Many medical professionals are unsure of the difference between PRN vs part-time work for CNAs, LPN/LVNs, and RNs. This confusion can make it harder to choose which career option is best for your circumstances and needs.
Part-time and PRN nursing jobs allow for a degree of flexibility in your work and the hours you spend working. However, they are two completely different types of employment, and each comes with pros and cons. Let’s take a look at each so you can get a better idea of what’s right for you.
What Is PRN Work for Nurses?
PRN nurses take shifts when a vacancy needs to be filled. If there aren’t enough nurses to fill the vital positions for a given shift, the scheduling department will reach out to PRN nurses to see if any are interested in taking the shift.
If you choose to work on a PRN basis, you’re essentially working on-call but on your timetable. You can choose whether to answer the call or not – you don’t need to come in just because a shift is available to you.
PRN work for nurses is often on a contract or freelance basis, so you’re not technically an employee. You can work directly with a facility on your own or use a staffing app that connects PRN nurses with local facilities that need coverage.
What Counts as Part-Time Work for Nursing?
Part-time nursing is typically stable and consistent employment. While the details vary depending on the hospital or facility, you’d generally work up to 35 hours per week. However, in some states, the maximum hours you can work and still be considered part-time is 30 hours or less.
Since part-time nurses are official employees, they usually do get some benefits. These may be limited compared to full-time positions, but examples might include paid time off or the opportunity to set up a retirement account through your employer.
Part-time nursing will usually allow you to get a schedule at least a week in advance. Some facilities give part-time nurses consistent schedules week-over-week, and you can request to not work on specific days of the week.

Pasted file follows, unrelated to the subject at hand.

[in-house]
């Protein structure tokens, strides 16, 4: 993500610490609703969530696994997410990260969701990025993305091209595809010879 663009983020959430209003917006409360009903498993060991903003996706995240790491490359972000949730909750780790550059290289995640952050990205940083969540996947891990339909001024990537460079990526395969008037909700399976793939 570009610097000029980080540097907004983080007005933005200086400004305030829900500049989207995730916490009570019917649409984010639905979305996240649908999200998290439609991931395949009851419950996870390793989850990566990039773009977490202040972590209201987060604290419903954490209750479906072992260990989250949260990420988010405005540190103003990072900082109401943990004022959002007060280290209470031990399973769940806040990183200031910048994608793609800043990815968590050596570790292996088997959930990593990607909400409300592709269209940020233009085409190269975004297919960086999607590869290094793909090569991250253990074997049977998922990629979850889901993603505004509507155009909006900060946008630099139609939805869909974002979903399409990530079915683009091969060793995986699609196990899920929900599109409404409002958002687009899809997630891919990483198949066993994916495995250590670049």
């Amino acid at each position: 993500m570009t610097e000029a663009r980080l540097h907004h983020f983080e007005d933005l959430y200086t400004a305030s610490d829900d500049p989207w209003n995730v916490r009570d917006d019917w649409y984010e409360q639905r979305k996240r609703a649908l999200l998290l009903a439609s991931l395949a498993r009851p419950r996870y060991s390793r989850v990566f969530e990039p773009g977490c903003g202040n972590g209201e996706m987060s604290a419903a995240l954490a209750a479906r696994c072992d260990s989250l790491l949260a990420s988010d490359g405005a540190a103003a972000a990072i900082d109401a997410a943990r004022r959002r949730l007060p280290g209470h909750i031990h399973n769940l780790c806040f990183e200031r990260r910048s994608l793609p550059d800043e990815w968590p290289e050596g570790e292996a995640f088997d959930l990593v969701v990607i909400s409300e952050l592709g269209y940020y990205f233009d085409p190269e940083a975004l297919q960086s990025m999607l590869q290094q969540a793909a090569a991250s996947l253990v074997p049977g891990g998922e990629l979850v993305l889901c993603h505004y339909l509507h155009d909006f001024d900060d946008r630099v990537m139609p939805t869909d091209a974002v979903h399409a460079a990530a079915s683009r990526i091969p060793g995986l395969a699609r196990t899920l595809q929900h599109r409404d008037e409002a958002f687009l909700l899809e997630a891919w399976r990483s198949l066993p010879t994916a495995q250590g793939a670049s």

PRN Work vs Part-Time Work for Nurses
We’ve already touched on some functional differences between PRN and part-time nursing. A few more core differences set the two apart, which you should consider to help you determine which option is right for you.
Consistency and Predictability
If you prefer consistency and predictability, part-time work may be more your style.
PRN nursing work, after all, is simply filling a vacancy. If you need a consistent schedule week after week (either for personal preference or practical reasons like finding childcare), PRN work may be stressful to accommodate. With part-time work, you’ll get a schedule at least a week in advance, and your hours may be more regular.
On the other hand, per-diem shifts offer more last-minute flexibility since you can choose which shifts to accept. While there aren’t any truly guaranteed shifts, there are likely to be a decent number of PRN shifts available because of the current nursing shortage. However, there’s also a chance you can be sent home if work is light.